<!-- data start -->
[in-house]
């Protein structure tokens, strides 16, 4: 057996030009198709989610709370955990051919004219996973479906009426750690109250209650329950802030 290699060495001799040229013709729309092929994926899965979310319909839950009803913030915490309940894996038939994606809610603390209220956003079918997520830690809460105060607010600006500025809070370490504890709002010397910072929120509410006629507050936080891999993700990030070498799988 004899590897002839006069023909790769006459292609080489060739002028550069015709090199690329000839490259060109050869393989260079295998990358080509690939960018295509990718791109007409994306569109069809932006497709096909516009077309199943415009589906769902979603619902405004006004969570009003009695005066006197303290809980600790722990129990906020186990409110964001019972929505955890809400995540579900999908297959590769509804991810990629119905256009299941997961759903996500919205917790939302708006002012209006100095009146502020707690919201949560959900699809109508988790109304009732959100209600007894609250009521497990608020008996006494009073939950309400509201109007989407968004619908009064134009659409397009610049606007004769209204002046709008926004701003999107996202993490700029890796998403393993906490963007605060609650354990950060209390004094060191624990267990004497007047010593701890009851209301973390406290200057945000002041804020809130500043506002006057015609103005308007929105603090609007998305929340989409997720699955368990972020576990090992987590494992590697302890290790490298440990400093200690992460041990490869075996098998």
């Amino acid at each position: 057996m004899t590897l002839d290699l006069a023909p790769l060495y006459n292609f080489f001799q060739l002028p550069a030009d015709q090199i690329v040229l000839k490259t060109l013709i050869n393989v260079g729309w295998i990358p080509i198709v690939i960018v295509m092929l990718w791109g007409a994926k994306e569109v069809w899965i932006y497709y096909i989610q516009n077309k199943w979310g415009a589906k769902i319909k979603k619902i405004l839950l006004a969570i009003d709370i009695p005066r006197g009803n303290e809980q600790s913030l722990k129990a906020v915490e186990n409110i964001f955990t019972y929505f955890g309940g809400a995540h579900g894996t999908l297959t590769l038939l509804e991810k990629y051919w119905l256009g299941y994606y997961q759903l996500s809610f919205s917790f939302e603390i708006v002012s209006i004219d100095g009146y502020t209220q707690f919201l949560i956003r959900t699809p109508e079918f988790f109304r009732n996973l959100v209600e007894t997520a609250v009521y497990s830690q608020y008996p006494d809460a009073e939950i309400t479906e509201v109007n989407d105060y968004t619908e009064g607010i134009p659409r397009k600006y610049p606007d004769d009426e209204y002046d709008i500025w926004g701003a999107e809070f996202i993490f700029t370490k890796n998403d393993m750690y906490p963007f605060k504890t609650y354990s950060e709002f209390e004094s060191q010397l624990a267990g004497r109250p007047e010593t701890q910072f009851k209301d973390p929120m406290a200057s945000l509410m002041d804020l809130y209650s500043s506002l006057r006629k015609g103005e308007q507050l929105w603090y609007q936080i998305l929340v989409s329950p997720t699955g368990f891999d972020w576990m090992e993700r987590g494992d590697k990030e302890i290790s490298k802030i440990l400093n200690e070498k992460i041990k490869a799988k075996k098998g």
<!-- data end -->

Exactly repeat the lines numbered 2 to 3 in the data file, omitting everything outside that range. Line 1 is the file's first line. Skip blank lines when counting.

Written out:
């Protein structure tokens, strides 16, 4: 057996030009198709989610709370955990051919004219996973479906009426750690109250209650329950802030 290699060495001799040229013709729309092929994926899965979310319909839950009803913030915490309940894996038939994606809610603390209220956003079918997520830690809460105060607010600006500025809070370490504890709002010397910072929120509410006629507050936080891999993700990030070498799988 004899590897002839006069023909790769006459292609080489060739002028550069015709090199690329000839490259060109050869393989260079295998990358080509690939960018295509990718791109007409994306569109069809932006497709096909516009077309199943415009589906769902979603619902405004006004969570009003009695005066006197303290809980600790722990129990906020186990409110964001019972929505955890809400995540579900999908297959590769509804991810990629119905256009299941997961759903996500919205917790939302708006002012209006100095009146502020707690919201949560959900699809109508988790109304009732959100209600007894609250009521497990608020008996006494009073939950309400509201109007989407968004619908009064134009659409397009610049606007004769209204002046709008926004701003999107996202993490700029890796998403393993906490963007605060609650354990950060209390004094060191624990267990004497007047010593701890009851209301973390406290200057945000002041804020809130500043506002006057015609103005308007929105603090609007998305929340989409997720699955368990972020576990090992987590494992590697302890290790490298440990400093200690992460041990490869075996098998």
């Amino acid at each position: 057996m004899t590897l002839d290699l006069a023909p790769l060495y006459n292609f080489f001799q060739l002028p550069a030009d015709q090199i690329v040229l000839k490259t060109l013709i050869n393989v260079g729309w295998i990358p080509i198709v690939i960018v295509m092929l990718w791109g007409a994926k994306e569109v069809w899965i932006y497709y096909i989610q516009n077309k199943w979310g415009a589906k769902i319909k979603k619902i405004l839950l006004a969570i009003d709370i009695p005066r006197g009803n303290e809980q600790s913030l722990k129990a906020v915490e186990n409110i964001f955990t019972y929505f955890g309940g809400a995540h579900g894996t999908l297959t590769l038939l509804e991810k990629y051919w119905l256009g299941y994606y997961q759903l996500s809610f919205s917790f939302e603390i708006v002012s209006i004219d100095g009146y502020t209220q707690f919201l949560i956003r959900t699809p109508e079918f988790f109304r009732n996973l959100v209600e007894t997520a609250v009521y497990s830690q608020y008996p006494d809460a009073e939950i309400t479906e509201v109007n989407d105060y968004t619908e009064g607010i134009p659409r397009k600006y610049p606007d004769d009426e209204y002046d709008i500025w926004g701003a999107e809070f996202i993490f700029t370490k890796n998403d393993m750690y906490p963007f605060k504890t609650y354990s950060e709002f209390e004094s060191q010397l624990a267990g004497r109250p007047e010593t701890q910072f009851k209301d973390p929120m406290a200057s945000l509410m002041d804020l809130y209650s500043s506002l006057r006629k015609g103005e308007q507050l929105w603090y609007q936080i998305l929340v989409s329950p997720t699955g368990f891999d972020w576990m090992e993700r987590g494992d590697k990030e302890i290790s490298k802030i440990l400093n200690e070498k992460i041990k490869a799988k075996k098998g």